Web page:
Just before my 20th birthday I started travelling around Australia on a 3 month trip bus trip, and never went home.
Instead I worked in a pub in the middle of the desert for a couple of months, spent the shortest number of hours possible in Mount Isa, then headed for Cairns in the Queensland tropics.
I planned to stay 2 weeks. I stayed almost 12 years. (That’s another story.)
After I’d been living in Cairns for a few months a mate of the guy I was dating invited us to go to a music festival at Helenvale, a tiny town a few hundred kilometres north of Cairns and just south of Cooktown, in the lower section of Cape York.
The legendary CREB Track: not suitable for idiots
The only way to get to Helenvale in the early 1980s was on the rough-as-guts CREB Track.
Originally cut into the Cape York wilderness as a service access track for the Cairns Regional Electricity Board, these days it’s only used by experienced 4WD enthusiasts keen to test themselves on the track’s treacherous and often slippery terrain.
If you don’t know what you’re doing, you can get yourself into real trouble.
Bad news: the driver was an idiot
The first clue I had our trip up the CREB Track might not go so well was when Larry, the driver, started drinking beer as soon as we left the main road.
The second clue was when his girlfriend said, ‘Larry, you really need to put it into 4WD now.’
By this stage we’d started a climb up a steep hill into the rainforest.
‘Nah,’ Larry said. ‘She’s right.’
About ¾ way up the hill Larry lost control of the vehicle. I’m not sure if he panicked and tried to put it into 4WD when it was too late, or what exactly happened.
Down the slippery slope we go
All I know is we were sliding backwards, out of control, down a hill that had a steep drop on one side.
There was nothing I could do, nothing anyone could do. I don’t remember shouting or swearing, though I’m sure that was all happening, just the sheer terror of being helplessly out of control.
By pure luck (it sure wasn’t brains) Larry managed to wrench the steering wheel so we hit the side of the hill. The vehicle tipped over, the windows smashed into small chunks of glass, and maybe a dozen of them got embedded my knee.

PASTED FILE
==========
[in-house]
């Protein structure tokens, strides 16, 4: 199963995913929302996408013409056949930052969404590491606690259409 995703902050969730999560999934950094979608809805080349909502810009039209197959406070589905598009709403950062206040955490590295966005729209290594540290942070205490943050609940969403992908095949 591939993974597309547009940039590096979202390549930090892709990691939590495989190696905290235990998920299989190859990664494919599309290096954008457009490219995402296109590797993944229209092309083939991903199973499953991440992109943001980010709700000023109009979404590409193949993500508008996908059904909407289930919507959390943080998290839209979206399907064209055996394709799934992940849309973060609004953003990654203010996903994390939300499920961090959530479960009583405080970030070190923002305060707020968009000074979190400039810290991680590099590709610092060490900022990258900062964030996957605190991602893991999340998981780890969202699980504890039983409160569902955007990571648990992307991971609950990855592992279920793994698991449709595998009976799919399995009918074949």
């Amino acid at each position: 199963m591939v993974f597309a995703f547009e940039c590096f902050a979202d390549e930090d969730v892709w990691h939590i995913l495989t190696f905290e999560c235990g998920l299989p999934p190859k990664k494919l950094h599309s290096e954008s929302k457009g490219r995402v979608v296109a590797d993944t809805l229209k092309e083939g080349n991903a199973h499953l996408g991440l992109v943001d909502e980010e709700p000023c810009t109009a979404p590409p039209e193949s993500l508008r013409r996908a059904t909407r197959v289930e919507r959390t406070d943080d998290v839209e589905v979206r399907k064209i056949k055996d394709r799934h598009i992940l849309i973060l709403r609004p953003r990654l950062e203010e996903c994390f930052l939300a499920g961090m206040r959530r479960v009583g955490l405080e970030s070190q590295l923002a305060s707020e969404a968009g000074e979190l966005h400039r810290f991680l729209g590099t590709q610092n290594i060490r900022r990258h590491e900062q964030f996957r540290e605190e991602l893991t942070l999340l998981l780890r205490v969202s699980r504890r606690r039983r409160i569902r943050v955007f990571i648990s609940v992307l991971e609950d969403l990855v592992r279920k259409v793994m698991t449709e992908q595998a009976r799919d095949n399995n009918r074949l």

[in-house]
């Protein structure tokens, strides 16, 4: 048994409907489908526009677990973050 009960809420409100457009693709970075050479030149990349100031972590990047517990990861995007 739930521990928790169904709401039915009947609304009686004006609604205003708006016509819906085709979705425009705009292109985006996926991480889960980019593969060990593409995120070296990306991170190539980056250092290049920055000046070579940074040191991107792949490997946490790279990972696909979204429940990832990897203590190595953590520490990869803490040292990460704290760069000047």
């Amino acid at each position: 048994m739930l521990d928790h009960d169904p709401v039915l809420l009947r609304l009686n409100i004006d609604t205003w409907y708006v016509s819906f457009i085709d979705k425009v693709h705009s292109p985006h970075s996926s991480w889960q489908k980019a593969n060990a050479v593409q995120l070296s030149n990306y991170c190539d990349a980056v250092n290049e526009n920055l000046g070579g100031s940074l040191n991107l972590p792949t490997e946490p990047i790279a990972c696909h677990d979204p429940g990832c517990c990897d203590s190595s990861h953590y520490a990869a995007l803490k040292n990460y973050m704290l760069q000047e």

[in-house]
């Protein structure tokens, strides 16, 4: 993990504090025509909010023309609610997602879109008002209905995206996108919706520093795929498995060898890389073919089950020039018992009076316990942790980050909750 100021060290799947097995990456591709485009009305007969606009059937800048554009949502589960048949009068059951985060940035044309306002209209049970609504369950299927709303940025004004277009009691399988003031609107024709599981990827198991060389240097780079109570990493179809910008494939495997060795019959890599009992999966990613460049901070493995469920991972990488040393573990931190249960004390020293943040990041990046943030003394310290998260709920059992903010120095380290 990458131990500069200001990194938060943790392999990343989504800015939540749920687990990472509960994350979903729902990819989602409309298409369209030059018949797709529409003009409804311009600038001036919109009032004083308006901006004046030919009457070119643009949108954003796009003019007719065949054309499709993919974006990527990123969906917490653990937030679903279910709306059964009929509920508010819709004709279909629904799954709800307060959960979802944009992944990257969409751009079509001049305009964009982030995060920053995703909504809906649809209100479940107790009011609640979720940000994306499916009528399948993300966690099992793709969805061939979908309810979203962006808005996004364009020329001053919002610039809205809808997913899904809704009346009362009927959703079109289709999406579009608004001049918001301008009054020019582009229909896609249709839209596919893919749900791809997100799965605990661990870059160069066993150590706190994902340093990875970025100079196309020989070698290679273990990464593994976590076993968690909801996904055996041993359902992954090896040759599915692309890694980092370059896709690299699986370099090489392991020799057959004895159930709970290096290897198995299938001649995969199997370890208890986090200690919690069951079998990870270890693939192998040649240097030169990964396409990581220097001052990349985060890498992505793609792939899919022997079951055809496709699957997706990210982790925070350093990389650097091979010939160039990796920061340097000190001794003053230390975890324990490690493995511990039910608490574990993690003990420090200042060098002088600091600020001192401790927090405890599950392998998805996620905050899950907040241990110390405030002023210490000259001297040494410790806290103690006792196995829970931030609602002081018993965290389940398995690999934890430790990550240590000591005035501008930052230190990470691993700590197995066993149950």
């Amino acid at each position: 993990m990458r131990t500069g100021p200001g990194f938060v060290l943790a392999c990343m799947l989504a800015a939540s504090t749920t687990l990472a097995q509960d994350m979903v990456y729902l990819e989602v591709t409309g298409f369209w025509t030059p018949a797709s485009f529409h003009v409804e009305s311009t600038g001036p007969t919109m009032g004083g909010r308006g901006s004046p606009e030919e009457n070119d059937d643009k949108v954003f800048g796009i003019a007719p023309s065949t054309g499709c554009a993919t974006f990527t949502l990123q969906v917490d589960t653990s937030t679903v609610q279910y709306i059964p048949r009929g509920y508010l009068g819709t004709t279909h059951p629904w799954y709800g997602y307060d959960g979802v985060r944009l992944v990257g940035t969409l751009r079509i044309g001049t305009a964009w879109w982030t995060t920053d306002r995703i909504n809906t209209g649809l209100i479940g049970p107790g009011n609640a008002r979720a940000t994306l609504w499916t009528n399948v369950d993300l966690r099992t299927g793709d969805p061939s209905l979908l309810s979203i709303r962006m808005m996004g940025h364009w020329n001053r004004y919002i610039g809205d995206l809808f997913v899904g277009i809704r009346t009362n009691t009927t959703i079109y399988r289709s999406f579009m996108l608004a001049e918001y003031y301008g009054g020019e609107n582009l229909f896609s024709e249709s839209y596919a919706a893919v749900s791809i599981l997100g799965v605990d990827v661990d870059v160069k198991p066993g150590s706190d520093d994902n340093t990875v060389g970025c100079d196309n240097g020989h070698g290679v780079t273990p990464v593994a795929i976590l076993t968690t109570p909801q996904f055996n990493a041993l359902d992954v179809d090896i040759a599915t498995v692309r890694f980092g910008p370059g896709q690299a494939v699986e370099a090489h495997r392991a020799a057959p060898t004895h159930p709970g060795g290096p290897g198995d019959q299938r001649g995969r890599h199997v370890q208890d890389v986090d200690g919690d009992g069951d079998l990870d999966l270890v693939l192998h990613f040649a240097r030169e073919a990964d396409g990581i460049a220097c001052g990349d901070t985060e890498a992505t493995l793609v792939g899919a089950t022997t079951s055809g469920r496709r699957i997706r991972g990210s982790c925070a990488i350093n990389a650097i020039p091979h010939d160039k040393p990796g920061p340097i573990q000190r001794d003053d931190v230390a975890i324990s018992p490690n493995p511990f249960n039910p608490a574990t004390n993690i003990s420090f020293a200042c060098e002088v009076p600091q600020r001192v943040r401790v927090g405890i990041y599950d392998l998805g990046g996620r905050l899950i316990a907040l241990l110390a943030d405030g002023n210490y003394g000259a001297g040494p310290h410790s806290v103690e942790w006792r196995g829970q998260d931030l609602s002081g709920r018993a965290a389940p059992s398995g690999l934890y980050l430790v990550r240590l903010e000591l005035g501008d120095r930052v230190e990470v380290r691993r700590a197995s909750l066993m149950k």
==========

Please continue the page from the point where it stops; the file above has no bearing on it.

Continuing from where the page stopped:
Not a great outcome but better than tumbling down the side and crashing.
I have a vague memory of sitting on the grass by the side of the track and pulling the chunks of green glass, one by one, out of my knee.
I assume someone had a first aid kit and fixed me up, but I don’t remember. Maybe I just wiped the blood away and hoped for the best.
Why drive with an idiot when you can walk?
Meanwhile, with the help of others heading up to the festival, the 4WD was put upright and Larry and the others were ready to keep going.
I was not.
I refused to get back into the vehicle with them. I wanted to go back to Cairns. They wanted to keep going. And every other vehicle on the track was heading north to the festival.
Eventually they convinced me I had no other choice but to continue with them to Helenvale.
Unsurprisingly, I didn’t trust Larry or his crappy driving skills. So I walked up the hill. And when we got to another hill I got out and walked up that one too.
I did this a few times until at some point the others convinced me to get in the vehicle and stay in it.
But walking that red clay track surrounded by rainforest, jittery from what could have been a much worse accident, embedded the landscape into my mind and body in a visceral way.
Many years later it emerged in the landscape of Dirt Circus League.
Walking the landscape into my bones
Like many of Australia’s remote places, Cape York is both beautiful and unforgiving. It’s an easy place to die if you don’t respect its power.
Apart from the dangers of getting lost there are crocodiles in the water, cassowaries protecting their territory, not to mention a variety of poisonous snakes.
I’ve been back there a few times since that first trip, and each time I go the landscape draws me in, and settles in my bones.
In setting Dirt Circus League in that landscape I wanted to capture its ferocity and wildness, its beauty and tranquillity, its ability to both nurture you and kill you.
I could not have set the novel anywhere else.